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Why the miraculous mystery of the Atlanta hostage drama haunts us

 

(RNS) Sometimes a story that seems a straightforward mystery solved, such as the brutal murders by a dangerous prisoner in Atlanta last week, contains within it an unanticipated mystery that turns it into two stories difficult for us to comprehend fully.

This tragedy haunts us because we cannot easily grasp either mystery or see how they are connected with each other or with all of us. That means that we are dealing with a mythic story whose point is not violence, as it first seems, but spirituality.

This narrative begins with the public murder of a just man and others in daylight by a man who quickly turns into a prince of darkness. At midnight, after killing again, he encounters a widow from whom he hears words so transforming that he can emerge from the darkness and enter the light again.

 

Themes of faith and forgiveness

What happened between Ashley Smith, so like every biblical widow left with a child to raise, and Brian Nichols, who entered her apartment as the dangerous Barabbas freed from prison, has captivated the nation.

In this story, we experience the spiritual and mythical themes of faith and forgiveness, death and resurrection, darkness and light that fill the feasts of Passover and Easter that are set by the first full moon of the spring.

At spring's beginning, day and night are equal as the sun and the moon stare across the sky at each other. The moon that rises and dies and rises again is the symbol of time because all its light comes from the great sun that is the symbol of eternity.

The moon and the sun stare at each other across this story that so matches the season and matches all our stories as well. Within it, time and eternity, death and new life, intermingle with each other as they do within all of us. We feel a deep longing and mark it down as "spring fever" when it is really the great human song of the season sounding within us, the pull of the eternal against the boundaries of time.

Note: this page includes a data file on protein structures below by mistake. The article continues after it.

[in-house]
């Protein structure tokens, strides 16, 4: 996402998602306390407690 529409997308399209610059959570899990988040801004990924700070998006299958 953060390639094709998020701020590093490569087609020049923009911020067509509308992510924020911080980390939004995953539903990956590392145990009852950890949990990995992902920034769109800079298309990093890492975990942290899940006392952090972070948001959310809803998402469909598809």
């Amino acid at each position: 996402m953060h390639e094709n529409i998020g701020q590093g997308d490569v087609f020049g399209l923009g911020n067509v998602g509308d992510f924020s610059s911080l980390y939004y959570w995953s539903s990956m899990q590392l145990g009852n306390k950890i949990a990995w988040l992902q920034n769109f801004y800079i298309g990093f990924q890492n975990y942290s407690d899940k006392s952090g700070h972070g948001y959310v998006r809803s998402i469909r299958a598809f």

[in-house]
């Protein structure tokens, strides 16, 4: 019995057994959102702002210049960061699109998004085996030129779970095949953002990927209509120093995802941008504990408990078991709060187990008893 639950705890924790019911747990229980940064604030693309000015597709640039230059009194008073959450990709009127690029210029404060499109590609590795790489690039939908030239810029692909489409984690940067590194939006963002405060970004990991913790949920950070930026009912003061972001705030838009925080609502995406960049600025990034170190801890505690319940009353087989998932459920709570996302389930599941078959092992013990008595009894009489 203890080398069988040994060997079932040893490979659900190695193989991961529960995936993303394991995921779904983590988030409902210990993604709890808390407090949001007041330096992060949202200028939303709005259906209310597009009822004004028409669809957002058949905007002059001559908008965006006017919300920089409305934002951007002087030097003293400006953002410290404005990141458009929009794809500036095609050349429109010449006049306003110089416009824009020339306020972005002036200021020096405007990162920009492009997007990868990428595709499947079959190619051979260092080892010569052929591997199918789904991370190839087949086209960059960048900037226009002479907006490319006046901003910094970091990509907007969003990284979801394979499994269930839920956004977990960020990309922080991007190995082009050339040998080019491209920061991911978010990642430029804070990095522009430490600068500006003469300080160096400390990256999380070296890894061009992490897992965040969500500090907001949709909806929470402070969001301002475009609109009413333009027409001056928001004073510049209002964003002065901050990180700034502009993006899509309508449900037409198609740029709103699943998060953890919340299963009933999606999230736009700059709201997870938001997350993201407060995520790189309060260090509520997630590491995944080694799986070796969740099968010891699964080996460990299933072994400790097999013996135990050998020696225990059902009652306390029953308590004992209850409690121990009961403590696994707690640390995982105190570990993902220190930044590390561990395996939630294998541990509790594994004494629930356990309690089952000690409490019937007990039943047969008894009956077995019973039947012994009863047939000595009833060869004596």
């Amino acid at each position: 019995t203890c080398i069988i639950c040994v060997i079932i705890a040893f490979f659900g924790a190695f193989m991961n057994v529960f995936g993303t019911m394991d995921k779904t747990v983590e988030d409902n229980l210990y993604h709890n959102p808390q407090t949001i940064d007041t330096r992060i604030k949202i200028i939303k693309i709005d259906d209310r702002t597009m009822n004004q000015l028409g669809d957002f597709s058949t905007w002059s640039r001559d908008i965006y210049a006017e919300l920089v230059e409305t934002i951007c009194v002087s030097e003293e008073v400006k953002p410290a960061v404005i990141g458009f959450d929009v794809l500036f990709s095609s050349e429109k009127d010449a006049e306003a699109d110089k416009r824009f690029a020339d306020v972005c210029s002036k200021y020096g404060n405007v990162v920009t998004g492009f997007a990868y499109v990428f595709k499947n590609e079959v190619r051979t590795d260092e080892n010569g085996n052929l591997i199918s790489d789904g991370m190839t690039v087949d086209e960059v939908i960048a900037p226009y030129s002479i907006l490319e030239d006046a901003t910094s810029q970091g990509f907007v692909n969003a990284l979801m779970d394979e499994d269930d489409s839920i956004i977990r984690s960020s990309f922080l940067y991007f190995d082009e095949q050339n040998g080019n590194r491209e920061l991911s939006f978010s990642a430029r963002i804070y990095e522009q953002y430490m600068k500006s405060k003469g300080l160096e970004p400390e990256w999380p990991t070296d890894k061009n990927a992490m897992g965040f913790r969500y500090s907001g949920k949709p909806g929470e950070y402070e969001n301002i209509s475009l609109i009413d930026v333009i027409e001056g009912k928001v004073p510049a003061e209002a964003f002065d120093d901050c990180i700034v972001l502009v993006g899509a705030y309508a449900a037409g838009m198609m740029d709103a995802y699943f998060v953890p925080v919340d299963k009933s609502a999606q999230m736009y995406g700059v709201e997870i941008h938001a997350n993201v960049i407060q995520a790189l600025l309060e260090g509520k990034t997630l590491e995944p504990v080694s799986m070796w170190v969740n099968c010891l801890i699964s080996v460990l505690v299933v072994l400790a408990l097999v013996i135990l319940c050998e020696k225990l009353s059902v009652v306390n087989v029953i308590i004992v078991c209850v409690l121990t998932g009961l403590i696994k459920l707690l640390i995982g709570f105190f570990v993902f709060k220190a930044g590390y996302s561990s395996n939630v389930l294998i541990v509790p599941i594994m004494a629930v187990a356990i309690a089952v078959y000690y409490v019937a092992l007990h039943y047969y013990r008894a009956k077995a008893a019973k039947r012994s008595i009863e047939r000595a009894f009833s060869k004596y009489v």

Meetings with wo-men fill the Scriptures and these stories, whe-ther at the side of wells or in the midst of weddings, often lead us to confront ourselves more truthfully. The escapee Nichols does so after meeting Smith, who, for him and for us, is not only the New Testament widow left with a child but the Old Testament valiant woman of considerable household skills. She is also, as it turns out, not without problems for she has been accused of minor crimes over the years, making her even more like some of the women into whose eyes Jesus looked with understanding and forgiveness.

Would those who scoff at religious people be as self-possessed - as whole, we might say - as Smith as she speaks to Nichols of her conviction that all things have a purpose and that there is a purpose in his coming to her house during the long hours of that night?

She does not condemn him or even preach to him but rather reads and speaks the word from the Scripture and from Rick Warren's The Purpose-Driven Life. Speak but the word, we recall, and my soul shall be healed. He confesses to her, saying that he deserves a bullet in the back for what he has done.

 

Taking a risk that faith demands

She accepts and does not soften his admission but joins herself in the risk that faith demands and accompanies him as he gets rid of the pickup truck he has stolen after murdering another innocent man a few hours before. But first he put his guns safely away much as, during another long night, Peter lowered his weapon at Jesus' command.

Some commentators have made low jokes about Nichol's taking a shower in Smith's apartment during that night as Smith covers her head with a towel, taking her, in a way, out of present time and place. This renders the night a timeless setting for washing himself clean in the waters, as a thousand seekers of wholeness have in biblical pools and torrents before him. He enters the waters a dead man and emerges with new life so that he surrenders in the day without the Bonnie and Clyde shootout many expected but with a peacefulness that many cannot understand.

It will be easy to report that Ashley Smith deserves the rewards she may receive for getting this killer to surrender. Perhaps we see how a man can be born again of water and the spirit. And perhaps she has worked a small Easter miracle that we did not expect when we first heard of this rampaging and monstrous killer - by bringing him out of the night and into the day so that we could see him as a human being.